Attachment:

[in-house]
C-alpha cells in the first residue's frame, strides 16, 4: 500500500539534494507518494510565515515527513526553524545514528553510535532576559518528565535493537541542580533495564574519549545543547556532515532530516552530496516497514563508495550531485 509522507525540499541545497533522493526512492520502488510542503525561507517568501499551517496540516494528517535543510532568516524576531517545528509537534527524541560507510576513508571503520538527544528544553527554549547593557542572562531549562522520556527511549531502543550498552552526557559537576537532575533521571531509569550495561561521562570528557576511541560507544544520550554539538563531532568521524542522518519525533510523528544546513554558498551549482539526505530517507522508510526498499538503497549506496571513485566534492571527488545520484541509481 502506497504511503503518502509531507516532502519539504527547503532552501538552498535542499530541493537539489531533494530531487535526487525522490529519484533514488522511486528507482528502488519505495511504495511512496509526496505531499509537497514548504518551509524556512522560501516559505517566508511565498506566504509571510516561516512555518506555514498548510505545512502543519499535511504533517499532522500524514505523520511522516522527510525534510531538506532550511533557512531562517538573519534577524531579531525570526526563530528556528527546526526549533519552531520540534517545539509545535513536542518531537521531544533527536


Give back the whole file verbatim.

[in-house]
C-alpha cells in the first residue's frame, strides 16, 4: 500500500539534494507518494510565515515527513526553524545514528553510535532576559518528565535493537541542580533495564574519549545543547556532515532530516552530496516497514563508495550531485 509522507525540499541545497533522493526512492520502488510542503525561507517568501499551517496540516494528517535543510532568516524576531517545528509537534527524541560507510576513508571503520538527544528544553527554549547593557542572562531549562522520556527511549531502543550498552552526557559537576537532575533521571531509569550495561561521562570528557576511541560507544544520550554539538563531532568521524542522518519525533510523528544546513554558498551549482539526505530517507522508510526498499538503497549506496571513485566534492571527488545520484541509481 502506497504511503503518502509531507516532502519539504527547503532552501538552498535542499530541493537539489531533494530531487535526487525522490529519484533514488522511486528507482528502488519505495511504495511512496509526496505531499509537497514548504518551509524556512522560501516559505517566508511565498506566504509571510516561516512555518506555514498548510505545512502543519499535511504533517499532522500524514505523520511522516522527510525534510531538506532550511533557512531562517538573519534577524531579531525570526526563530528556528527546526526549533519552531520540534517545539509545535513536542518531537521531544533527536